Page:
Articles: Monitors

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The previous model was based on a TN matrix and had poor vertical viewing angles as the natural consequence, but the PW201 features a VA matrix. You shouldn’t be misled by the small difference between the specified numbers. It’s because different measuring methods are employed: the viewing angles of VA and S-IPS matrixes are measured when the contrast ratio drops to 10:1. For TN matrixes, the contrast ratio has to drop to 5:1, which yields bigger numbers.

Otherwise, the PW201 seems to be an ordinary widescreen 20” monitor in its specifications.

The PW201 stands out among other models with its remarkable exterior, however. It has a very wide glossy black case. Besides a wide screen with an aspect ratio of 16:10, the monitor has speakers on the sides of it. The matrix has a glossy coating and you can regard this as an advantage or drawback depending on your personal taste. The round stand is made from aluminum.

The stand features a dual-hinge design. It lacks a vertical pole and its height is changed by means of two hinges, one at the base and another at the spot where the stand is fastened to the monitor. This design is compact and pretty-looking, but you can’t adjust the height of the screen without changing the distance from your eyes to the monitor simultaneously (the higher you set the screen, the farther away it gets from you, and vice versa).

The stand supports pivot technology and can also be replaced with a VESA-compatible one (you’ll find the fastening screws under the round decorative cap where the stand is attached to the monitor).

Unfortunately, the stand is not firm enough and the monitor is wobbling a little even when you touch it but lightly.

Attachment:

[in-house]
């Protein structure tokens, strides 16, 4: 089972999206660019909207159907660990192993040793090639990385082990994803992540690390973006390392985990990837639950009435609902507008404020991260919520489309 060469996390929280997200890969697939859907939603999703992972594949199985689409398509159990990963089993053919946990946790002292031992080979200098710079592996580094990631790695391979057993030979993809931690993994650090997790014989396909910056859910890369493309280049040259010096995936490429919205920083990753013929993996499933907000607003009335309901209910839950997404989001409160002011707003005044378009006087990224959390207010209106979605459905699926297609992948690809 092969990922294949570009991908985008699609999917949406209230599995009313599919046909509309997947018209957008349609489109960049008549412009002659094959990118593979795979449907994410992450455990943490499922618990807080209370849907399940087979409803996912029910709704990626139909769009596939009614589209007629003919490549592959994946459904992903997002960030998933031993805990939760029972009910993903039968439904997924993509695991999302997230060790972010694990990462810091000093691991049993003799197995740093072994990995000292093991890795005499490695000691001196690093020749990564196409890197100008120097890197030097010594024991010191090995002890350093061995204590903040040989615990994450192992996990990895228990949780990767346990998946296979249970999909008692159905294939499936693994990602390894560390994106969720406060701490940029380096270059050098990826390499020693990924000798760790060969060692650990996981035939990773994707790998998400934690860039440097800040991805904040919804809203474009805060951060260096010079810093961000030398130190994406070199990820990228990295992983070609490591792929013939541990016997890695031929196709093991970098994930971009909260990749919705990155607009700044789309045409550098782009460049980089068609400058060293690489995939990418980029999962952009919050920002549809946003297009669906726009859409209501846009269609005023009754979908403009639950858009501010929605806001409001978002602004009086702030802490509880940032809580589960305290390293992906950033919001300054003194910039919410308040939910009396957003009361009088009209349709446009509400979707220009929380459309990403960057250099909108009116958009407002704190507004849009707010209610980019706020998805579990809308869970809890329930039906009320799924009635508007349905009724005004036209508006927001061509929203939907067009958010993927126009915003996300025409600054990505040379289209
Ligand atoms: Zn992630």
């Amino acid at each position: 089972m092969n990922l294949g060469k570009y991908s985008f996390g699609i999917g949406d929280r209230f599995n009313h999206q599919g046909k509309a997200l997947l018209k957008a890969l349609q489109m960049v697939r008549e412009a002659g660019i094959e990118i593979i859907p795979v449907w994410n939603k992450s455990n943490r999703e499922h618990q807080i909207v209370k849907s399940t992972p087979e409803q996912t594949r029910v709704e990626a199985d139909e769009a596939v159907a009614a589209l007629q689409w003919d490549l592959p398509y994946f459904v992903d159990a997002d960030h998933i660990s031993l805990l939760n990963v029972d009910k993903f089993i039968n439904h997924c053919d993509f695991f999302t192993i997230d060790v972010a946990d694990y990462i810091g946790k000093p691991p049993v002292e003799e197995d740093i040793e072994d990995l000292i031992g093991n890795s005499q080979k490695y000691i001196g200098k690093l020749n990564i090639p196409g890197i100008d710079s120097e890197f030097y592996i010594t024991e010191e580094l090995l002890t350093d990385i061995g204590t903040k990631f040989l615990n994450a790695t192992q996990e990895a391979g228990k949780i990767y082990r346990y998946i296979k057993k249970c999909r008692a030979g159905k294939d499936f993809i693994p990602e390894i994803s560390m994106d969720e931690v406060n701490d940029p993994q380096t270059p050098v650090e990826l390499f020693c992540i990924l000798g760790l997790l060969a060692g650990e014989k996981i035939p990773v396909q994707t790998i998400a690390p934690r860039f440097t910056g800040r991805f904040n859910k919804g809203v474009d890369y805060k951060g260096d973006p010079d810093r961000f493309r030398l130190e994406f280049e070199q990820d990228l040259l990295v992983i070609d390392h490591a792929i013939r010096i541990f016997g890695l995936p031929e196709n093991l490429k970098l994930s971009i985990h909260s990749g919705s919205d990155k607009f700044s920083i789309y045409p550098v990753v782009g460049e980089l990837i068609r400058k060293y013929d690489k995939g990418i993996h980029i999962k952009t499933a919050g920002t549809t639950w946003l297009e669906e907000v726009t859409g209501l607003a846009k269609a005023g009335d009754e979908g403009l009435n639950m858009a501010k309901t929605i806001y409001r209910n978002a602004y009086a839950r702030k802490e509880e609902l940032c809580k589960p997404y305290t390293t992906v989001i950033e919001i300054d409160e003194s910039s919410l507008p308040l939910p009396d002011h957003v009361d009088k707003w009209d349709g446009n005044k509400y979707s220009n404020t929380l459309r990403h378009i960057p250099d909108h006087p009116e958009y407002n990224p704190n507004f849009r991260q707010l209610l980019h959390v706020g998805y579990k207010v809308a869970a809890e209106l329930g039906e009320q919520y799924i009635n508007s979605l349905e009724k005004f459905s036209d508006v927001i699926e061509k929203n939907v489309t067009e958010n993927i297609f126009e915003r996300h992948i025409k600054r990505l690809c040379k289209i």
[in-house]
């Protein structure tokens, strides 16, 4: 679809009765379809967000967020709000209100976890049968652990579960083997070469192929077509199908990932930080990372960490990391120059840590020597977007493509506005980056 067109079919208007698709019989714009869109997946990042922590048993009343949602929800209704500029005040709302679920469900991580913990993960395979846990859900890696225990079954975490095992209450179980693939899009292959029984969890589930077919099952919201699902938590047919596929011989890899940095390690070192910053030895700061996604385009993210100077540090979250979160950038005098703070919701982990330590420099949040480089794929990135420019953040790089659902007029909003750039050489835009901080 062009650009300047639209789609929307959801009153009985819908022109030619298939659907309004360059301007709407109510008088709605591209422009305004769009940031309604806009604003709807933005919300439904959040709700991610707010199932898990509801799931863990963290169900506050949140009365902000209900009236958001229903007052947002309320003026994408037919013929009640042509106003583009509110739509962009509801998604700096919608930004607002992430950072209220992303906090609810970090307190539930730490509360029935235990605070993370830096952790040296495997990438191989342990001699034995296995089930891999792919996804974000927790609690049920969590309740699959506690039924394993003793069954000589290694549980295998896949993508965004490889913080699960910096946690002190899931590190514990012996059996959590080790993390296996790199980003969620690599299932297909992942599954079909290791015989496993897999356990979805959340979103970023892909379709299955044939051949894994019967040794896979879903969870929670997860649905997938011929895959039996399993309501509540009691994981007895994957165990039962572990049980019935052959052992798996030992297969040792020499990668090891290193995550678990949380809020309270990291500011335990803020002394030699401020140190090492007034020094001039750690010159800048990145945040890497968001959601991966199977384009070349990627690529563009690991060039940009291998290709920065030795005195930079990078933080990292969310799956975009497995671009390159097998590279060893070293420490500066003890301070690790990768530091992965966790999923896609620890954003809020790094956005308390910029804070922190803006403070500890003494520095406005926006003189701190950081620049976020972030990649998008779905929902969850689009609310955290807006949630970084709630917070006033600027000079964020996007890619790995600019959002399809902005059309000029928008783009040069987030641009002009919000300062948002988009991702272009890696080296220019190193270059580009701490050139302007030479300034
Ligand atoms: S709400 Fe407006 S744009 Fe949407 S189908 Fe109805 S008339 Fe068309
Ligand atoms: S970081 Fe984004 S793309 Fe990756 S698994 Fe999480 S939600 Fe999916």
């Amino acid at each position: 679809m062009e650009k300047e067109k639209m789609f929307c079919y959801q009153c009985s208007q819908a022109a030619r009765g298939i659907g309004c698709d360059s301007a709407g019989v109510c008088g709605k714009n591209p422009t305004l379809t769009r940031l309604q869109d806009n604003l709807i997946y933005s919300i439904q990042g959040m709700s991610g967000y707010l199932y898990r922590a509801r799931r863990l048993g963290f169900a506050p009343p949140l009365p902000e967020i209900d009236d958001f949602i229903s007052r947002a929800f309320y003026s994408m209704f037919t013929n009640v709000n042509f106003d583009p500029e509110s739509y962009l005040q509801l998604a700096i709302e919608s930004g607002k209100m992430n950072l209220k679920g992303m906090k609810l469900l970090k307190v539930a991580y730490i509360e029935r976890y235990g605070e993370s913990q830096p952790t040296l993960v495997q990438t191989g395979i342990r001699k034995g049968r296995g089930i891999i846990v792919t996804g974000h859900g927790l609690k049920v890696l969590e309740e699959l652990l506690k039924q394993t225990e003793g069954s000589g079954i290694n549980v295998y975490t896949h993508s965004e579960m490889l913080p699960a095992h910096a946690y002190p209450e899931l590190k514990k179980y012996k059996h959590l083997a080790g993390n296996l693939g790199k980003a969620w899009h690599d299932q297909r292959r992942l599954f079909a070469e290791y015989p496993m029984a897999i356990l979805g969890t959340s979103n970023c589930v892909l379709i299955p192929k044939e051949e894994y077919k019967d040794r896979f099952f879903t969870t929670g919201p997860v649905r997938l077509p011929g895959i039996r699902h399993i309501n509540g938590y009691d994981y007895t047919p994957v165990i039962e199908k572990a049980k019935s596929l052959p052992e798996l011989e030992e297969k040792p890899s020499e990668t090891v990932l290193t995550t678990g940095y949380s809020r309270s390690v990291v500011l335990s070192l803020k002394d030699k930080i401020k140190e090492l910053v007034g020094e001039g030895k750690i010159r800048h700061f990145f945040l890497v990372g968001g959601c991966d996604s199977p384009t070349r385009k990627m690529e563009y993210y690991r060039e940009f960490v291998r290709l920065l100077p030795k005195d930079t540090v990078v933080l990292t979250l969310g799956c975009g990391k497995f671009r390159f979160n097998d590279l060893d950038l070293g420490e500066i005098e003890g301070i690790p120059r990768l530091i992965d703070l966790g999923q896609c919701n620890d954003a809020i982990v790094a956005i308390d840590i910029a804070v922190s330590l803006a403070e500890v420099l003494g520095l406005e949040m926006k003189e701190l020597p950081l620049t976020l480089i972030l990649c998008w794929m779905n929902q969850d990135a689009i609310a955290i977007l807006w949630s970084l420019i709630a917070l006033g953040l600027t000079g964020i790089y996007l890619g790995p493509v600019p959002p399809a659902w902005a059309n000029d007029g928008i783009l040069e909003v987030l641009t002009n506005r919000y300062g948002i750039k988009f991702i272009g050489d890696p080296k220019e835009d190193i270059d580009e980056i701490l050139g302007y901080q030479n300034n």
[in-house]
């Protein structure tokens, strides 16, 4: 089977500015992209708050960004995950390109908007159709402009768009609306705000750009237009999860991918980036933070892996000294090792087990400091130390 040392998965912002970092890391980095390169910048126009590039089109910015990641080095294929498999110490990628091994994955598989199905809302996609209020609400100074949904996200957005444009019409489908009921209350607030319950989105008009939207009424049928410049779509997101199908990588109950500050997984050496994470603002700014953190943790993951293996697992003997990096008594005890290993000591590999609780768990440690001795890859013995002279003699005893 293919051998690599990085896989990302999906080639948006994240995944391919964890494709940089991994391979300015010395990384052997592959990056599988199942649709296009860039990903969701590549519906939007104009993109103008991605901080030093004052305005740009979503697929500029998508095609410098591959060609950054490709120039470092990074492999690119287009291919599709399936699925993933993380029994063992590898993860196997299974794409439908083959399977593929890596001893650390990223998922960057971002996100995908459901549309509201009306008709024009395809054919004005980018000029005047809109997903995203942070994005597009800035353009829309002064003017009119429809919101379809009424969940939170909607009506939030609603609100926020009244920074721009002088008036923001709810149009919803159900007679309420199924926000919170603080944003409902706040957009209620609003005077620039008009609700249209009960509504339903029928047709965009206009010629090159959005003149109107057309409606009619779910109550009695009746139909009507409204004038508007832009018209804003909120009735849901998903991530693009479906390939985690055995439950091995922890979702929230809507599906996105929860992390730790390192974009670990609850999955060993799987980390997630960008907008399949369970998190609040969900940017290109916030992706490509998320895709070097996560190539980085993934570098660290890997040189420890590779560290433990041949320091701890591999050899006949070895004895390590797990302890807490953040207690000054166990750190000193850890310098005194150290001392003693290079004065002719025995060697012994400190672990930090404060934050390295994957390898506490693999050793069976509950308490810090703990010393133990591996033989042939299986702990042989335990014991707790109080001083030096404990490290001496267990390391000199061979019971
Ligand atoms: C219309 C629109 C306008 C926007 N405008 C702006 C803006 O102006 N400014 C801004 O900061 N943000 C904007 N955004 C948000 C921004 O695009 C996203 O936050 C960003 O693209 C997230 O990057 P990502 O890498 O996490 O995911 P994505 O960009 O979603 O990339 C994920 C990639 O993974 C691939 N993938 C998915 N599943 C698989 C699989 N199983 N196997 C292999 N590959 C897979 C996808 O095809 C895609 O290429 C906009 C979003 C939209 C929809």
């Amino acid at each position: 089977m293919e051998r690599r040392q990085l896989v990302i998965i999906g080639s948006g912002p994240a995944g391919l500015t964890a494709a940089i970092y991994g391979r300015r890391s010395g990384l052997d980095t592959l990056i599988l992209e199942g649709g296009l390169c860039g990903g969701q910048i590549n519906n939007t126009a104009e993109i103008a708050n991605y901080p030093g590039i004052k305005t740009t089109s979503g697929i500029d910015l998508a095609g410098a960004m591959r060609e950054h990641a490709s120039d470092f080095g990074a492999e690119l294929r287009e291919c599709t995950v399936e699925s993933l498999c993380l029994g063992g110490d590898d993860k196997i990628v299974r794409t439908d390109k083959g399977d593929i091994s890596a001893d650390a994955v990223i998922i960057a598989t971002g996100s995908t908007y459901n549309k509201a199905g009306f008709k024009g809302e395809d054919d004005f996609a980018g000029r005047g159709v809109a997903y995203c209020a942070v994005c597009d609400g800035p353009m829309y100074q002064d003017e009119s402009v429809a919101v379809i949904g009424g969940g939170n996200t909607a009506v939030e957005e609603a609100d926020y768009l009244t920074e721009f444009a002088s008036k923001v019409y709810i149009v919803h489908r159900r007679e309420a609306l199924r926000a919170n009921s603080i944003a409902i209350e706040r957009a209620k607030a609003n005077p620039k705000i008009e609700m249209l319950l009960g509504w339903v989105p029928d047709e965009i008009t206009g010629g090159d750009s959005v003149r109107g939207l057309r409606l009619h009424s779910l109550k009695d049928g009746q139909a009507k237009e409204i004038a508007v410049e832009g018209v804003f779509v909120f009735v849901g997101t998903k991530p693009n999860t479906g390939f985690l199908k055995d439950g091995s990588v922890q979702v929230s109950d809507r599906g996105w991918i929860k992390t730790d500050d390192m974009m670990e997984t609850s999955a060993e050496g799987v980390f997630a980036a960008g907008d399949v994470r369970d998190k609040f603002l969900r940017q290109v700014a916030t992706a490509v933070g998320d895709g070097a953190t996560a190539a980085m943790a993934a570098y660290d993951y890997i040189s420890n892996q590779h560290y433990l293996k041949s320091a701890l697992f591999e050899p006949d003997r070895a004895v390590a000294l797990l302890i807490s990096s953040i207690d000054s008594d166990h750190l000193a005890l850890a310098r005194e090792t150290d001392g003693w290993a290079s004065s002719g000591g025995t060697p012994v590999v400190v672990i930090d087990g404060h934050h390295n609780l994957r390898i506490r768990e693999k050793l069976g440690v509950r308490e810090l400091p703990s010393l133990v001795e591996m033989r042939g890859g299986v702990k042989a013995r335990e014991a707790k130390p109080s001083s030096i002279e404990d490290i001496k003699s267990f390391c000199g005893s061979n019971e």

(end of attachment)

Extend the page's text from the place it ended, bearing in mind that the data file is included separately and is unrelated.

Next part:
The PW201 is equipped with almost every input you can think of: analog and digital inputs for the PC and a selection of video inputs (component, S-Video, and composite). The power adapter is external.

The left panel of the case offers three ports of the integrated USB hub and a headphones output.

The fourth port of the hub is used for the monitor’s own purpose: it is connected to the built-in web-camera located in the middle top of the front panel. The camera can be turned up and down for better focusing on the user’s face. The image quality is no better than most other web-cameras with tiny plastic lenses provide.

The monitor’s got touch-sensitive buttons whose labels become visible only after you turn the monitor on. If you don’t touch the buttons for a while, the highlighting gets extinguished, but it lights up immediately at your next touch.

The buttons work right but you should touch them softly, with the pad of your finger. That’s not a great problem and is easily made up for by the beautiful appearance.

Quick access is provided to the volume setting, to the preset Splendid modes, and to switching between the inputs.

The menu isn’t very user-friendly. It does not remember the last changed option. The PW201 is not free from the common problem of ASUS monitors: if you have chosen a brightness value other than the default one, it will be reset to the default when you switch into a Splendid mode.

I want to note that the monitor is not capable of forcing a 4:3 image format – the picture is always stretched out to 16:10. This is the common behavior of inexpensive monitors with TN matrixes but I had expected something more from the PW201.

The monitor offers Picture-in-Picture mode but the only thing you can do with the secondary window is to change its size. You can’t change its position which is always in the top right corner. Moreover, you can only enable/disable PiP mode from the menu – there is no special button for this.

And finally, the monitor cannot identify which of its inputs have signal sources connected to them, so you have to browse through each input when you are selecting the desired one with the appropriate button. This is an inconvenience if you have to switch between two sources frequently (e.g. between a PC with a DVI interface and a CTV decoder with S-Video).

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